Online thrift store thredUp opens first brick-and-mortar retail store

San Francisco-based startup thredUp just opened its first brick-and-mortar store in San Marcos, Texas after being an e-commerce portal for second-hand goods since 2009.

Online thrift store thredUp opened its first brick-and-mortar store in Texas. threadUp - threadUp

The concept behind the new store is to give consumers a modern-day version of an old-fashioned “thrill of the hunt” thrifting experience, making it easier for shoppers to find exactly what they are looking for. Since thredUp already sells thousands of items online on a daily basis, it can pinpoint what’s trending by city and can strategically stock shelves—which will become particularly helpful as the company expands to four additional cities in the U.S. by the end of this year.
 
Other features include “New Treasure Notifications” which rely on thredUp’s “psychic salespeople” to pre-stock a customer’s dressing room and establish a relationship based on pre-store browsing. Even after a customer is at home, they will be notified of relevant new arrivals and will be sent a surprise box of goods to try on at home. As if that wasn’t enough to keep shoppers coming back for more, thredUP plans to tap into its perpetual stream of inventory in an effort to create a new store experience every time the customer returns.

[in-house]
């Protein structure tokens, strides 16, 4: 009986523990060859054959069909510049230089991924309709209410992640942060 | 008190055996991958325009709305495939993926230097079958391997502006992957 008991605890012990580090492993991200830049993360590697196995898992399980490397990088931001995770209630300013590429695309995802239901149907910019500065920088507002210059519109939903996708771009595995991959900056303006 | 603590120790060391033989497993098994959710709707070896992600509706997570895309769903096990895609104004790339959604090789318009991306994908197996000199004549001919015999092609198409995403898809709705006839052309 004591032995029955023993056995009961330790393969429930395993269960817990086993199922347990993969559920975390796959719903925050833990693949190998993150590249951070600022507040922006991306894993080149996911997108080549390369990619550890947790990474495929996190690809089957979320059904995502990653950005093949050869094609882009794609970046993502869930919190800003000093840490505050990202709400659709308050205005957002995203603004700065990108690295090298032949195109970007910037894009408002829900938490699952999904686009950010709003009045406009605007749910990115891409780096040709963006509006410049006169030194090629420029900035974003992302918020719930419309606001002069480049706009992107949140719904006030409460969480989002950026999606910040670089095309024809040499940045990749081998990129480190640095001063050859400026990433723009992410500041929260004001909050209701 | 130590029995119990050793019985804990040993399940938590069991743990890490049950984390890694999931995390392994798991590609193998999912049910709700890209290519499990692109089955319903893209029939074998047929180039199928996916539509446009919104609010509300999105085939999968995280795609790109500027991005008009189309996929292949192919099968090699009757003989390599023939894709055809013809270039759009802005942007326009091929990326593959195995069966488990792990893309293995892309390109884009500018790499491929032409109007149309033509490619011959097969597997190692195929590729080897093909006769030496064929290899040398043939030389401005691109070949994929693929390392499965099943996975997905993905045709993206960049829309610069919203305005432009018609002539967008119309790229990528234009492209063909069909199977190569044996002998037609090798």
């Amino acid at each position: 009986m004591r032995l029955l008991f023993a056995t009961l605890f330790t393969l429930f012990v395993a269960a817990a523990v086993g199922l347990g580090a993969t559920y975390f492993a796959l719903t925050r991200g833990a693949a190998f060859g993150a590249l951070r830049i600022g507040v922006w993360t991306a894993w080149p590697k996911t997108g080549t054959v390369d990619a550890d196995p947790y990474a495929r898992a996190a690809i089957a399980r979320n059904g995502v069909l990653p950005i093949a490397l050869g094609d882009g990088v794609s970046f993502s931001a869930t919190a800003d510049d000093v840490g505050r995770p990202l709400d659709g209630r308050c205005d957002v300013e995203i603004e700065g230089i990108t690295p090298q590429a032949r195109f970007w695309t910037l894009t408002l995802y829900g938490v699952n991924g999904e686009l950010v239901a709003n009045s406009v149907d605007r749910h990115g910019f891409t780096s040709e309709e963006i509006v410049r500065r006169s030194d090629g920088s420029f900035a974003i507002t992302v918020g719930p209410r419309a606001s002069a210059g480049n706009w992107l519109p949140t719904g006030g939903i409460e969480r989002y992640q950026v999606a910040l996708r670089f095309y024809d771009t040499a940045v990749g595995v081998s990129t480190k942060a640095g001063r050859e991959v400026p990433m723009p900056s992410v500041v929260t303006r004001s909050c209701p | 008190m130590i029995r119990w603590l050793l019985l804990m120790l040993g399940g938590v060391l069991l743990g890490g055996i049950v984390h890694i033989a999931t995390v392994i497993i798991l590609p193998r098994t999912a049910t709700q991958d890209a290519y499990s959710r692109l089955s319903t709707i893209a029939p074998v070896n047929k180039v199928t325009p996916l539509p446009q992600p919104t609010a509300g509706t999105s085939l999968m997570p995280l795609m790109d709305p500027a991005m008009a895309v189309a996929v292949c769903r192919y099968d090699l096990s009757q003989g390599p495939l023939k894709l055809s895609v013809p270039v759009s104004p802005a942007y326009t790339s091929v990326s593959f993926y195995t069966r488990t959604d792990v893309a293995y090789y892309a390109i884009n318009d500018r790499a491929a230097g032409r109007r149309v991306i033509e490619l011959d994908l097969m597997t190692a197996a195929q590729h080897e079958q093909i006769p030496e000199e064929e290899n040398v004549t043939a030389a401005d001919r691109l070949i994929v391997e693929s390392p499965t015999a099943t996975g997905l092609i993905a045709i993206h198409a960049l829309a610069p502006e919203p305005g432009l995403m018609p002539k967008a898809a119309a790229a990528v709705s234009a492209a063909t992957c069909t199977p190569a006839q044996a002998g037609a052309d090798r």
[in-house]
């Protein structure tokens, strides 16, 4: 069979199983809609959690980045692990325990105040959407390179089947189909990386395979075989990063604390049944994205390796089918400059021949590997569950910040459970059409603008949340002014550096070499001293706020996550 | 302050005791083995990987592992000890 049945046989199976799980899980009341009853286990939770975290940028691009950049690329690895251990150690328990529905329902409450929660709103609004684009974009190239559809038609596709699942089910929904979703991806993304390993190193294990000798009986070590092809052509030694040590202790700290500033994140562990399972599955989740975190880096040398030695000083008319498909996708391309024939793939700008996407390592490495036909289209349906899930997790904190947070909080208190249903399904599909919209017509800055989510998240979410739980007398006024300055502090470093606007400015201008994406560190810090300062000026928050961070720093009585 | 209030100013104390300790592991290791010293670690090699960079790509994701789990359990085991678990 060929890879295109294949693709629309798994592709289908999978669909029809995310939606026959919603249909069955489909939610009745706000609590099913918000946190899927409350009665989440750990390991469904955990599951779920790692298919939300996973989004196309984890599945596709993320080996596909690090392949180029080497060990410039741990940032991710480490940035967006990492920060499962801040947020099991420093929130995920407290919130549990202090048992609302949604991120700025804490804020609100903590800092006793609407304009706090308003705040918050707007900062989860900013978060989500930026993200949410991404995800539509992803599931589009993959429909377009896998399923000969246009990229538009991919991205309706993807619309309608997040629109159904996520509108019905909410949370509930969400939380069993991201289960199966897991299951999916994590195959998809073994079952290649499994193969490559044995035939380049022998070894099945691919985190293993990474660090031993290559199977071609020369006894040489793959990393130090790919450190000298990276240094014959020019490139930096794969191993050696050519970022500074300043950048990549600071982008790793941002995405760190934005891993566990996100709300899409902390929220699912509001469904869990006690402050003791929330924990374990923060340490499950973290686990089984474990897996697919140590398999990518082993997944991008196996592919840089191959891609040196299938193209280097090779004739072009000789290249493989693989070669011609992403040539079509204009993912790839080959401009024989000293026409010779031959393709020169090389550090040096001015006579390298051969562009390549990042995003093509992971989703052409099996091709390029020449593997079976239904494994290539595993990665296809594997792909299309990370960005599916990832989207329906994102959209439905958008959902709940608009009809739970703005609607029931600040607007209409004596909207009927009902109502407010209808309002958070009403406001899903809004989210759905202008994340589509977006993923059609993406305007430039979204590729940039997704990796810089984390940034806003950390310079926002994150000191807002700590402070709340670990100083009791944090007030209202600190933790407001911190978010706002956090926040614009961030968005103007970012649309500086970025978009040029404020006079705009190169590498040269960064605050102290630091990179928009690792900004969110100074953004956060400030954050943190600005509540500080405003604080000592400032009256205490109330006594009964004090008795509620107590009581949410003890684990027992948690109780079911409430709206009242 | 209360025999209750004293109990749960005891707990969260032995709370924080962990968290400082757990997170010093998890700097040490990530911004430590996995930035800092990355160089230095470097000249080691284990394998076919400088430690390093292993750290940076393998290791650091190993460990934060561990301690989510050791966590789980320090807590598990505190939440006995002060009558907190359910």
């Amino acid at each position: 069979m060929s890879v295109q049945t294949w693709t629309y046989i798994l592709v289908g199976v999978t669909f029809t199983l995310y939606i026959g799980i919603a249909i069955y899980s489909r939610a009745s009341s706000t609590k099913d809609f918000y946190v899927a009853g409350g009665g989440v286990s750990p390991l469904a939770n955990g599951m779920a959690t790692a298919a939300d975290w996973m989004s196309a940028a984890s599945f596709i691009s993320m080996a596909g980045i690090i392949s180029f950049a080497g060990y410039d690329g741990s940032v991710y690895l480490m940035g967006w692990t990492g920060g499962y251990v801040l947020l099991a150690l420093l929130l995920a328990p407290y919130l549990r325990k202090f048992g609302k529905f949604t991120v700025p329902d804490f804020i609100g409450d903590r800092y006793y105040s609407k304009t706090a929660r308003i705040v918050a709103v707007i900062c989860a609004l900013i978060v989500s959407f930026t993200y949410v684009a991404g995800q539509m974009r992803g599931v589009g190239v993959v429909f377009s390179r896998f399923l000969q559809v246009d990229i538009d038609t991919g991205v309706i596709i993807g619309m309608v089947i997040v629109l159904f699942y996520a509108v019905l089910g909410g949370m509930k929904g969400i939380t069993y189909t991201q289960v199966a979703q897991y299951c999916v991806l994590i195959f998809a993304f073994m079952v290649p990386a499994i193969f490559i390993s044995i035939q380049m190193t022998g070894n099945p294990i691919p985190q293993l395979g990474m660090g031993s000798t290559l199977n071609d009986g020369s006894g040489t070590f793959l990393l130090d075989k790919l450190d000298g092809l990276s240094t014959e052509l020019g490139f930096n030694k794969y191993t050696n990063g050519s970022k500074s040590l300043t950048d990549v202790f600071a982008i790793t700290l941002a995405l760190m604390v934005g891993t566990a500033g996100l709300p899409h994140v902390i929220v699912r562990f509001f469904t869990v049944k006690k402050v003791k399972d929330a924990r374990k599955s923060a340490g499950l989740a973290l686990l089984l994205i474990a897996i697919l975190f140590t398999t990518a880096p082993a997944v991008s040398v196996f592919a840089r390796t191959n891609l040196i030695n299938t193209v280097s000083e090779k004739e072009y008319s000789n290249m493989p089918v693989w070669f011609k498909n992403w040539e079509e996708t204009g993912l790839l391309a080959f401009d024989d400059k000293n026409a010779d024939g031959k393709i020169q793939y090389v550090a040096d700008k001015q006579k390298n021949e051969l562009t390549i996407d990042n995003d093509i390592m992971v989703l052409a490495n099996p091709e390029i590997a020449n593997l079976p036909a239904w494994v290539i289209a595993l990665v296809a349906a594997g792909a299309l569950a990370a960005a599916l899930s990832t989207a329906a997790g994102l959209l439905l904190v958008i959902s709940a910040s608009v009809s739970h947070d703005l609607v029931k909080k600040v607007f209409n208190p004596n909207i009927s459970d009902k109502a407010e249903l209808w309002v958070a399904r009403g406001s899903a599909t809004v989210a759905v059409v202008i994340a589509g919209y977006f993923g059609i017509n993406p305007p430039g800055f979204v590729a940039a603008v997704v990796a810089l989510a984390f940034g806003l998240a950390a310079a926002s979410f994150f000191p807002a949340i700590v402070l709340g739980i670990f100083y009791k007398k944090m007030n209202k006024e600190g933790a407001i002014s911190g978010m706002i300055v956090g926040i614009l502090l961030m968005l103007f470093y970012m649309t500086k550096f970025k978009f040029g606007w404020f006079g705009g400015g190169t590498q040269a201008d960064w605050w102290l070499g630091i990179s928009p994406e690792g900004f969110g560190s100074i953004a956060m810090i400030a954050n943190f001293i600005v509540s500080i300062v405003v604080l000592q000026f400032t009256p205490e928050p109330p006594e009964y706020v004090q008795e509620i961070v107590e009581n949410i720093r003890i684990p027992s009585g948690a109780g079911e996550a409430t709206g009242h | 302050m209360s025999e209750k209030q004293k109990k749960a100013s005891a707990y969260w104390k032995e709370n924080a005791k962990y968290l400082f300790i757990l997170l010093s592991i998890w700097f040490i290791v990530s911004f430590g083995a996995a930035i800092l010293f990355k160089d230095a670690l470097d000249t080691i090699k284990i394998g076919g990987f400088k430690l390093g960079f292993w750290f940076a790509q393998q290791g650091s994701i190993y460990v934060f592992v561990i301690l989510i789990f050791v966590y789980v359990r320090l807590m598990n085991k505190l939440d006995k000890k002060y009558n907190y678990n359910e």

There’s no denying that opening a brick-and-mortar store during a time when retailers are closing their doors due to competition from online retailers like Amazon is risky—but not according to Heather Craig, thredUp's Head of Retail Experience. "We believe that now is the perfect time to open thredUp brick-and-mortar stores—our mission is to change the way people think about secondhand, and stores are the next logical step,” Craig told FashionNetwork.com. “Research shows that 85 percent of consumers still want to shop in physical stores, and thredUP's smart stores are the perfect combination of what's lacking in retail today: outstanding customer service, freshness and fun and unbelievable value."
 
Speaking of value, thredUp’s physical stores will no doubt give competitors like TJ Maxx a run for their money as it is offering luxury goods from brands like Michael Kors, Club Monaco, Coach and Kate Spade for an average of 50 percent less (up to 90 percent off of the actual retail value) in many cases. It’s no secret then that this business model has helped with the company’s $500 million valuation.

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